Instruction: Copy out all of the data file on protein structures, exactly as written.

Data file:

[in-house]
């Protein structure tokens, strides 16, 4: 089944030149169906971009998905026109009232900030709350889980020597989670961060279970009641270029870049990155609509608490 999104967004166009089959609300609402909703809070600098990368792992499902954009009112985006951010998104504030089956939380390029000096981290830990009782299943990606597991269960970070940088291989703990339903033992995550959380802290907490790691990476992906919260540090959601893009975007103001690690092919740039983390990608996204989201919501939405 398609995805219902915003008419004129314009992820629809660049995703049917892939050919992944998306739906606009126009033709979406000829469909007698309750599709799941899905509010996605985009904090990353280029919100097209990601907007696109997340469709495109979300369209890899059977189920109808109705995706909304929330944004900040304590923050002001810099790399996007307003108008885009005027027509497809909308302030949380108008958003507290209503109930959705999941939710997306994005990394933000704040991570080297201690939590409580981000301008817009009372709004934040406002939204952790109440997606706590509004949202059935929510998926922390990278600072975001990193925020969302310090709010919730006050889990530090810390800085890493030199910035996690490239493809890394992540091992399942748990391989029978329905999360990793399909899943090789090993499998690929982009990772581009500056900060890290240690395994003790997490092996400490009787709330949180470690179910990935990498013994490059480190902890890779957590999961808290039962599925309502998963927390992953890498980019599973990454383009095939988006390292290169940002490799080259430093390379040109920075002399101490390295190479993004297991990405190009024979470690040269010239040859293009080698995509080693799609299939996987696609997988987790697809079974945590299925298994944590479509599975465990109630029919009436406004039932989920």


[in-house]
């Protein structure tokens, strides 16, 4: 089944030149169906971009998905026109009232900030709350889980020597989670961060279970009641270029870049990155609509608490 999104967004166009089959609300609402909703809070600098990368792992499902954009009112985006951010998104504030089956939380390029000096981290830990009782299943990606597991269960970070940088291989703990339903033992995550959380802290907490790691990476992906919260540090959601893009975007103001690690092919740039983390990608996204989201919501939405 398609995805219902915003008419004129314009992820629809660049995703049917892939050919992944998306739906606009126009033709979406000829469909007698309750599709799941899905509010996605985009904090990353280029919100097209990601907007696109997340469709495109979300369209890899059977189920109808109705995706909304929330944004900040304590923050002001810099790399996007307003108008885009005027027509497809909308302030949380108008958003507290209503109930959705999941939710997306994005990394933000704040991570080297201690939590409580981000301008817009009372709004934040406002939204952790109440997606706590509004949202059935929510998926922390990278600072975001990193925020969302310090709010919730006050889990530090810390800085890493030199910035996690490239493809890394992540091992399942748990391989029978329905999360990793399909899943090789090993499998690929982009990772581009500056900060890290240690395994003790997490092996400490009787709330949180470690179910990935990498013994490059480190902890890779957590999961808290039962599925309502998963927390992953890498980019599973990454383009095939988006390292290169940002490799080259430093390379040109920075002399101490390295190479993004297991990405190009024979470690040269010239040859293009080698995509080693799609299939996987696609997988987790697809079974945590299925298994944590479509599975465990109630029919009436406004039932989920």